Parents look forward to hearing their child’s first words. They cherish the memory of the first word and often make predictions of what it will be. From there, children continue to learn, forming phrases and sentences and effectively learning how to communicate their needs and desires. However, some children, fall behind in speech and language development and many parents may become concerned if it seems as though their child isn’t measuring up to their peers speech development.
Every child develops their speech and language at a different rate. Some children may be extremely advanced at a very young age, while others may be right on target, or just a little behind. All of these rates of language and speech development are normal. However, if your child is falling behind more than just a little, it may be cause for concern.
Six to Twelve Months
Your baby has most likely been babbling, cooing and testing out different tones, pitches and sounds. Your baby may have as many as a dozen simple words, such as “mama,” or “dada” in his or her vocabulary by now. If your child dosen’t speak actual words at this point, don’t fret. It’s normal at this point.
Twelve to Eighteen Months
Your child should have several words mastered. Your child will also have the ability to connect meanings to the words. For example, your child may understand that when they say “drink” they are asking for something to drink. Words spoken at this age are often more meaningful, and less random than previously. Your child may still babble, and continue to test out sounds.
Eighteen to Twenty-Four Months
By now, your child likely has anywhere between fifty and two hundred words under their belt. Your child is learning roughly a dozen words per day and may begin forming very rudimentary two and three word sentences. By your child’s second birthday, he or she may begin to talk about feelings, such as being happy or sad.
Twenty-Four to Thirty-Six Months
Your child is probably getting the hang of verbs and the different tenses by now. For example, “wash,” “washing,” and “washed.” They may still slip up, but it’s very likely they will attempt to use the correct tenses. At this point, your child should be mastering pronouns as well, beginning to understand the difference between words such as “she” and “her.” By the time your child turns three, he or she should be able to carry on basic conversations with others.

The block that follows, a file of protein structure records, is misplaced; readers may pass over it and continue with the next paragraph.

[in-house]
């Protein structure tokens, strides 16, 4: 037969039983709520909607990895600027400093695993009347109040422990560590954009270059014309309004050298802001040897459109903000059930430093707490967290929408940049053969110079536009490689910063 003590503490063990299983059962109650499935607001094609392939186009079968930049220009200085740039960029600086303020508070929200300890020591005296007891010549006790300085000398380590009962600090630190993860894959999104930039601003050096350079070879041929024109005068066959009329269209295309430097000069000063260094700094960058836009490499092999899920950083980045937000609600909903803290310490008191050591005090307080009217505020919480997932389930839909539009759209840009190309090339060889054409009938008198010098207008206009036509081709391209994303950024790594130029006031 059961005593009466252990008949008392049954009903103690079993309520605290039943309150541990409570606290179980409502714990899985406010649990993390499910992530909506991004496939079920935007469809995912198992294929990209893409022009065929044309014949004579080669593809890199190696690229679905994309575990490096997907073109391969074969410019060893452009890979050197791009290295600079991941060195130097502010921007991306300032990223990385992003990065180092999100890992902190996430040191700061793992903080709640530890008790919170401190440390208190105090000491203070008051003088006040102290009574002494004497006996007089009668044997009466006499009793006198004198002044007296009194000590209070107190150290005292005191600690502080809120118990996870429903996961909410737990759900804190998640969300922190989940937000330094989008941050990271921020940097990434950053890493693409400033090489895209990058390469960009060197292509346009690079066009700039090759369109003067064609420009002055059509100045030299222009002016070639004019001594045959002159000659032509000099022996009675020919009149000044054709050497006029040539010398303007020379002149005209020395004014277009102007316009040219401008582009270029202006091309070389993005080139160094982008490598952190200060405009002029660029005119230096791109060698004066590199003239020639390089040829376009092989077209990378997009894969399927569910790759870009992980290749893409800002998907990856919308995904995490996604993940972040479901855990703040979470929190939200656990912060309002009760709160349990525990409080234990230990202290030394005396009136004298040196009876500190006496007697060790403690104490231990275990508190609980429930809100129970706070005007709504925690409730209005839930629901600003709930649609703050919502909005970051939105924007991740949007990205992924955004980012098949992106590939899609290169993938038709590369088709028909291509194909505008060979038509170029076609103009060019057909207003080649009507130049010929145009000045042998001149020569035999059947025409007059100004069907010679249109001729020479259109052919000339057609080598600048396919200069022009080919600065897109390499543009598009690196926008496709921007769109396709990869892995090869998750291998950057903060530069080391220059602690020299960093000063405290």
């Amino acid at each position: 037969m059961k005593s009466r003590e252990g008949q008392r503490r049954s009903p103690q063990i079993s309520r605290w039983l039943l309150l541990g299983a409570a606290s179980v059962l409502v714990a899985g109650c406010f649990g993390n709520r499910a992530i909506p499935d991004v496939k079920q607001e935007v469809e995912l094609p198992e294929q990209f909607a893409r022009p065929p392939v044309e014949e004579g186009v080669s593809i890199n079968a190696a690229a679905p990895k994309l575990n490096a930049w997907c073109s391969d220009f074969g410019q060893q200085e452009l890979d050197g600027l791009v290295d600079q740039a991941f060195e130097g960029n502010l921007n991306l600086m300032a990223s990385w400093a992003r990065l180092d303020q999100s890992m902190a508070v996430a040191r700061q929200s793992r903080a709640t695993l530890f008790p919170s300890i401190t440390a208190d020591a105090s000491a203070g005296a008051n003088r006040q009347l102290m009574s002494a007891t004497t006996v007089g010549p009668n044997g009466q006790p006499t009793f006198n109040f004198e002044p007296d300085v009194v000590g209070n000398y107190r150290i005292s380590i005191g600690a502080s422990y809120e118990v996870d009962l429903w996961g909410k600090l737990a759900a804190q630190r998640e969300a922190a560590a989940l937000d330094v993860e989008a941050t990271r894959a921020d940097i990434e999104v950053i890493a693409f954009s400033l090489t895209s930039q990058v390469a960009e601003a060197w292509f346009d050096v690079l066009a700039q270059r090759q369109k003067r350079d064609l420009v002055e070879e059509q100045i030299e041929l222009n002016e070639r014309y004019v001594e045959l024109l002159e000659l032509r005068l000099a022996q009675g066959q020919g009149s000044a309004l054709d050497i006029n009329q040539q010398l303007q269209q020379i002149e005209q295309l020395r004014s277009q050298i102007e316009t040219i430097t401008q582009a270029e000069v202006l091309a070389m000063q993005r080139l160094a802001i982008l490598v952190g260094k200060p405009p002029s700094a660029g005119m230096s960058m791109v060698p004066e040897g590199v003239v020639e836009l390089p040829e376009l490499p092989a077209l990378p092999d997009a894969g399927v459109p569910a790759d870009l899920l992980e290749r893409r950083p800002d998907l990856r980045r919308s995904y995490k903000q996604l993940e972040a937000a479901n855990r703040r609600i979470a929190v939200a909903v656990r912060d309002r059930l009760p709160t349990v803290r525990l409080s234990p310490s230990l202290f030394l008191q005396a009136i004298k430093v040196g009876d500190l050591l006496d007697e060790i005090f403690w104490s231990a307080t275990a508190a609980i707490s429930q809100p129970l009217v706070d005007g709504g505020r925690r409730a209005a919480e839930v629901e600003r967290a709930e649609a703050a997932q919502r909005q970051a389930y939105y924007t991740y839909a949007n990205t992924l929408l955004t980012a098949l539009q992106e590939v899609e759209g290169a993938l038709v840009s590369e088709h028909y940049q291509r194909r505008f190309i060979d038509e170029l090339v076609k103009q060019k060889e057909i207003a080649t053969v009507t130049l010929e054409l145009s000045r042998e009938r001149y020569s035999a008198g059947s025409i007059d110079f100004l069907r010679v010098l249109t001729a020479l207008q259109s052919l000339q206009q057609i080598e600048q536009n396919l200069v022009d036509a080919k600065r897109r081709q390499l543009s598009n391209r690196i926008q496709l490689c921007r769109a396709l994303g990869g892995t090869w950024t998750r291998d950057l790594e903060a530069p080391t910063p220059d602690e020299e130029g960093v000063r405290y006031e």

If you feel your child is more than just a little bit behind where they should be in their speech and language development, then it’s important that you take steps to help address the concern. Many organizations, such as the Infant Learning Program, offer free developmental screenings. Often times, these programs will meet you in their offices, or your home, whichever is most convenient for you. Someone who is trained, will perform a development screening on your child, involving a series of simple tests. These tests differ based on your child’s age. The screening will then be evaluated and assessed and you will then be contacted regarding what services your child may benefit from implementing. If you are unable to find a similar program in your area, visit your child’s pediatrician with your concerns, and ask for referrals for programs, or even speech therapists in your area. Often times, speech therapy can be billed to private insurances and medicaid. Most states do have an early intervention program, such as the Infant Learning Program, in place, however, it may go by different names from state to state.
The most important thing to do if you feel your child is suffering from a speech and language delay, is to continue working with your child. Make sure you talk to them frequently, read books, and spend lots of time working together on language. Don’t be afraid to seek out the help of community resources or speech therapists to help work on and improve your child’s speech. A speech delay can be frustrating at times, but with the proper amount of encouragement, and effort you can help your child overcome it.